How To Become A Newscaster
Career Video: Newscaster
Do you possess excellent voice quality and articulation? Are you ready to work in the fast-paced world of television and radio broadcasting? If the answer to both these questions is yes then you can consider a career as a newscaster. In this profession, you will be delivering the news over radio or television channels. You could find yourself doing a live broadcast, especially if there are breaking news events, or you could be recording a news story which will be aired later in the day.
As a newscaster, you will have to search for resource persons to give you the details to complete your news story. You will ask them if they would be amenable to doing an interview with you on camera for your story. In addition to conducting interviews, you will also be undertaking research about your story by scouring through public documents, going online and visiting pertinent offices to get the information and data you need. This is why it’s also part of your job to establish contacts and nurture good relationships with people in different industries, agencies and offices.
Newscasters have to be ready any time to cover important events as they unfold. You need to be quick on your feet and be able to go to locations where newsworthy events are happening. Whether these events are riots, civil disturbances, accidents or press conferences, you need to be ready to go to them any time. You must be able to deliver the news and interview people live if at all possible. You should also be ready to record your news so it can be replayed in a later newscast if broadcasting it live isn’t yet possible. Although you may specialize in particular beats, such as sports, the economy or international events, you should still be ready to cover any event if called upon to do so.
To succeed as a newscaster, you must possess not only excellent communication skills but writing skills as well. This is because you must prepare your news report before going on air. You must also have what is known in journalism as a “nose for news” and be able to sniff out a story based only on bits and pieces of information given to you. Moreover, you should also have excellent interpersonal skills since you need to establish good rapport with news sources and their colleagues in the news media. Since getting the facts of many controversial news stories can often be difficult and finding sources to interview can prove to be a challenge, you must remain persistent if you want to really get your story.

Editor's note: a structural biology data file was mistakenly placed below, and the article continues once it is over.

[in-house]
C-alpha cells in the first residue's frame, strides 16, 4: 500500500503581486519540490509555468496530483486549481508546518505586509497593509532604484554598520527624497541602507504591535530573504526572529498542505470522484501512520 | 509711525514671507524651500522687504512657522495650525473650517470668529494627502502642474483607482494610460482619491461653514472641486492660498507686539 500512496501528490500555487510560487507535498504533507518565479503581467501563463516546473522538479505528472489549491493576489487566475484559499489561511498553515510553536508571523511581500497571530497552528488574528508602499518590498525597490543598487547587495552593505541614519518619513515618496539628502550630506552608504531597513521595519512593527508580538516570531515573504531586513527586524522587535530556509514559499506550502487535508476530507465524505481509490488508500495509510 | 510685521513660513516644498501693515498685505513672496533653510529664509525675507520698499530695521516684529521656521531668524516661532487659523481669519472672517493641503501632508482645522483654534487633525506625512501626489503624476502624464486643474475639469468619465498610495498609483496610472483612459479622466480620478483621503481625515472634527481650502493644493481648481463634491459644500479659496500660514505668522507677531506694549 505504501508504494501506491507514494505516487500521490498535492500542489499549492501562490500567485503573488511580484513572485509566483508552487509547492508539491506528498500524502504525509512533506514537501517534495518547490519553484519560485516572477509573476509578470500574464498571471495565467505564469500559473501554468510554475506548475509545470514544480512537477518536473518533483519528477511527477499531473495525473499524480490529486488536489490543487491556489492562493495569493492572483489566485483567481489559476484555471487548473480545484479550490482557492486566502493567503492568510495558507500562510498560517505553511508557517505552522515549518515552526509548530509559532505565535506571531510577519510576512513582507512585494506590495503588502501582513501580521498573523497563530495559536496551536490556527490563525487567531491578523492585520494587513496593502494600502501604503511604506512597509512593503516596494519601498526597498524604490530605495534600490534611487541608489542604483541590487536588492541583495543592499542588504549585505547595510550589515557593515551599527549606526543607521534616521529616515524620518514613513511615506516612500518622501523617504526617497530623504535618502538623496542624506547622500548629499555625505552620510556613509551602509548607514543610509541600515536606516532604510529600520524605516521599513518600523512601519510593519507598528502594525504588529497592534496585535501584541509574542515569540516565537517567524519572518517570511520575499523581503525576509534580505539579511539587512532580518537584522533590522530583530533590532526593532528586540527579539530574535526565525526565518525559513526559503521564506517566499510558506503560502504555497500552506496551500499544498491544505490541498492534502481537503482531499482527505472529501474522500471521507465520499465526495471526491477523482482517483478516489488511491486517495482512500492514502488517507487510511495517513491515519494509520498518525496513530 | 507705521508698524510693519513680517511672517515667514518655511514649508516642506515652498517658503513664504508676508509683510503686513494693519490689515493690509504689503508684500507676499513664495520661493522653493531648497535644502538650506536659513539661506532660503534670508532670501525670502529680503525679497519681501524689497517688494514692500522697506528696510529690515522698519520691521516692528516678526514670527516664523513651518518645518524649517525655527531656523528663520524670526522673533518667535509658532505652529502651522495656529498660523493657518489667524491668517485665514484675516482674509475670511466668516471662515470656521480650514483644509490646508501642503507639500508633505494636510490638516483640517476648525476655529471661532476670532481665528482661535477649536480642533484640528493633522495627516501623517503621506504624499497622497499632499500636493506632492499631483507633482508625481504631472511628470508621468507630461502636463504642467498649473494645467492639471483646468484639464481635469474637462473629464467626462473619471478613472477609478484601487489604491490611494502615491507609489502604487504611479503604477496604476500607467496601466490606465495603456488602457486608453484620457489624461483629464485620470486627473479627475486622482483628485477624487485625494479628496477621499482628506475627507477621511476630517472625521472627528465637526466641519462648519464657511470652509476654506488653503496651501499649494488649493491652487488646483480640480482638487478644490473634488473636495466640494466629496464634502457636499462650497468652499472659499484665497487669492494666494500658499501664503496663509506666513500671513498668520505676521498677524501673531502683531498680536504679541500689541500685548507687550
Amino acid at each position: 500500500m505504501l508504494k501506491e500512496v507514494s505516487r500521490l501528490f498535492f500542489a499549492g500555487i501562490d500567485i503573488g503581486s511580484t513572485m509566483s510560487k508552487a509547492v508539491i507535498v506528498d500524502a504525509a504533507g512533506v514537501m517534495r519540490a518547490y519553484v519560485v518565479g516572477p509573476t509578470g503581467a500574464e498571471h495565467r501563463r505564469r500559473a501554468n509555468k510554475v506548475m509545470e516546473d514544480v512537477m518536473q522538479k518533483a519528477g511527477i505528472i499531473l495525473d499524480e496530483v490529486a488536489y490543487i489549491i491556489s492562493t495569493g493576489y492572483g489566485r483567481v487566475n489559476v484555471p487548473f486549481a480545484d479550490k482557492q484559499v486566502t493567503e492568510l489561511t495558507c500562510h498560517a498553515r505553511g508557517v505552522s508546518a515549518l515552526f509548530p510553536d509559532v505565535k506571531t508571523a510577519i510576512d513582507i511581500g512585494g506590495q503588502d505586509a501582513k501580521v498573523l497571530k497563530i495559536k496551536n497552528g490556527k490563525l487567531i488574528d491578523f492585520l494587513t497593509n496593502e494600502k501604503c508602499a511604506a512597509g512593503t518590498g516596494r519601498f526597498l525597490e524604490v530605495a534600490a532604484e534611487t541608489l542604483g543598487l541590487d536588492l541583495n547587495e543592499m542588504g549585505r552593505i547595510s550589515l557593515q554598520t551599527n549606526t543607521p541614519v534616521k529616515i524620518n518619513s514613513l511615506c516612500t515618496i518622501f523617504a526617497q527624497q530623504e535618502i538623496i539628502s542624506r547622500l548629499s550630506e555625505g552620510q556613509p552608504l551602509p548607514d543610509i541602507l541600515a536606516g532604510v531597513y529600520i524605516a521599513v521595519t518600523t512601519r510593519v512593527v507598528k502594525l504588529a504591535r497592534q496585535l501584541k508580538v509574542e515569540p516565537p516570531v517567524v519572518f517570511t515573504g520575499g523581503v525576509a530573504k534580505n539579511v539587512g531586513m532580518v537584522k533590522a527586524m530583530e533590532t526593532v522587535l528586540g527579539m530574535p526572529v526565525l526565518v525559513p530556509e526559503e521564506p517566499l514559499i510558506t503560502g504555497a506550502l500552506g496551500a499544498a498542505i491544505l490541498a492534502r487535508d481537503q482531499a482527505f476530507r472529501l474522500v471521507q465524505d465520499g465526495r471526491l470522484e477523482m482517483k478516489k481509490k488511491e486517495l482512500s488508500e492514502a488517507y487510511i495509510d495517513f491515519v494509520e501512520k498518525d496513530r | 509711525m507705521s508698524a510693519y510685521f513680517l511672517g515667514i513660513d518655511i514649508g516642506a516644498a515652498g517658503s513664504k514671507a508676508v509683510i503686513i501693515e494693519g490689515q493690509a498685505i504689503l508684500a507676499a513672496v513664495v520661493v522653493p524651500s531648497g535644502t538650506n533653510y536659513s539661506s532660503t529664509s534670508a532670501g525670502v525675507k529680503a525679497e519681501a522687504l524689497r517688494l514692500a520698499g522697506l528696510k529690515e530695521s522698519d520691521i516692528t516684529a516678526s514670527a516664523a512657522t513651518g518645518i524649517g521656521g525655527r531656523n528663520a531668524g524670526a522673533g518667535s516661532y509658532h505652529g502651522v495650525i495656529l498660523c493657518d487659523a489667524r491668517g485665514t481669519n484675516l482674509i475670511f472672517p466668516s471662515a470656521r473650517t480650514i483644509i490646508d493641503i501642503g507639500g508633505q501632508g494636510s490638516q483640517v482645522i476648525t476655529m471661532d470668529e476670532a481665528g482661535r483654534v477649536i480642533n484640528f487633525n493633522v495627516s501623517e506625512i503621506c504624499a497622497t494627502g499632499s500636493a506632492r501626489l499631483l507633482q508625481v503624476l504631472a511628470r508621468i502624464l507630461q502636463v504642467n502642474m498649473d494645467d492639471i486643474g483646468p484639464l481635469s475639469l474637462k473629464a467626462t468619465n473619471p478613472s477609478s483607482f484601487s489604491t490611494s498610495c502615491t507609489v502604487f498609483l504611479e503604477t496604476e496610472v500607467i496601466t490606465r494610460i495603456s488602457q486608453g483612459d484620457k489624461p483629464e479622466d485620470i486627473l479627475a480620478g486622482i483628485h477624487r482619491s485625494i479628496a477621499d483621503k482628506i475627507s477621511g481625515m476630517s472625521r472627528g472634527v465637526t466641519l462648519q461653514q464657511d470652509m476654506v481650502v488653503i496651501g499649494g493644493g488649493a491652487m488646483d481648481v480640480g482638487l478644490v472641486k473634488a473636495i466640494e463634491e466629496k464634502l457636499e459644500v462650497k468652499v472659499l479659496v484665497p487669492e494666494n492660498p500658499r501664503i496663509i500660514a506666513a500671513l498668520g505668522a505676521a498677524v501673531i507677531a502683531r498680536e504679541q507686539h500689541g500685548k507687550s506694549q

Why Become A Newscaster
A career as a newscaster is ideal for those who have a passion for current events and have always dreamed of working in radio and television. This is also for those who want to carve a name for themselves in the broadcast industry since experienced newscasters eventually become news anchors and even become news directors in a news organization. Newscasters may even get to host their own show and get to influence and shape public opinion.
Newscaster Work Environment
Newscasters work with radio and television industries. While they may spend some time in the office to attend meetings with their editors, many newscasters spend their time on the field covering news stories and writing their reports even while on the go. They may be sent to different parts of the country or abroad at a moment’s notice so constant travel is a reality in this job. Since newsworthy events can happen any time, newscasters can expect to work in the middle of the night, weekends or holidays to cover a story. The job can be very stressful and sometimes, even dangerous.
According to the U.S. Occupational Employment and Wages report of the Bureau of Labor the mean annual wage of news analysts, reporters and correspondents is $48,380. Of this group, broadcast news analysts received significantly higher pay at $84,710 while reporters and correspondents were paid $44,360.
Newscaster Career Outlook
The U.S. Bureau of Labor Statistics has projected a decline for this occupation. The agency revealed that in the decade covering 2012 to 2022, the job outlook for reporters, correspondents and broadcast news analysts in general is set to decline 13 percent. Reporters and correspondents will be hardest hit with a decline of 13 percent while the employment rate of broadcast news analysts is seen to have little or no change. The substantial decrease in advertising revenue, mergers among television channels and news sharing are factors that contribute to the bleak outlook of this occupation in the coming years.
The educational entry point for one to work as a newscaster is a bachelor’s degree in journalism, communications, English, political science or related fields. Employers also prefer to hire graduates who already have experience in the field so internships in a news organization or work experience in a radio or television network are going to be vital.